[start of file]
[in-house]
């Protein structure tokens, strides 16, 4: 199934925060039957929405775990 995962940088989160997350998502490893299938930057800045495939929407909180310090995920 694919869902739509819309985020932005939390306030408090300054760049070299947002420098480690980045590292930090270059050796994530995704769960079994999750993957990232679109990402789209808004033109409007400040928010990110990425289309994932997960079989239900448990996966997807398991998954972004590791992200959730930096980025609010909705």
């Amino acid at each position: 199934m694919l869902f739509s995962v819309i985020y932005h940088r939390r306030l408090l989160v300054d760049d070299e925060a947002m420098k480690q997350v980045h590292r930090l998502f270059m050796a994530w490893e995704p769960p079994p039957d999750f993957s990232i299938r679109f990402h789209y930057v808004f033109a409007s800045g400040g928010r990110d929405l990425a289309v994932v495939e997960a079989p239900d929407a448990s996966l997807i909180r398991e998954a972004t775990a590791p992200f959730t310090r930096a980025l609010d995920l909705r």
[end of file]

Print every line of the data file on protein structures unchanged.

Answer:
[in-house]
């Protein structure tokens, strides 16, 4: 199934925060039957929405775990 995962940088989160997350998502490893299938930057800045495939929407909180310090995920 694919869902739509819309985020932005939390306030408090300054760049070299947002420098480690980045590292930090270059050796994530995704769960079994999750993957990232679109990402789209808004033109409007400040928010990110990425289309994932997960079989239900448990996966997807398991998954972004590791992200959730930096980025609010909705």
């Amino acid at each position: 199934m694919l869902f739509s995962v819309i985020y932005h940088r939390r306030l408090l989160v300054d760049d070299e925060a947002m420098k480690q997350v980045h590292r930090l998502f270059m050796a994530w490893e995704p769960p079994p039957d999750f993957s990232i299938r679109f990402h789209y930057v808004f033109a409007s800045g400040g928010r990110d929405l990425a289309v994932v495939e997960a079989p239900d929407a448990s996966l997807i909180r398991e998954a972004t775990a590791p992200f959730t310090r930096a980025l609010d995920l909705r």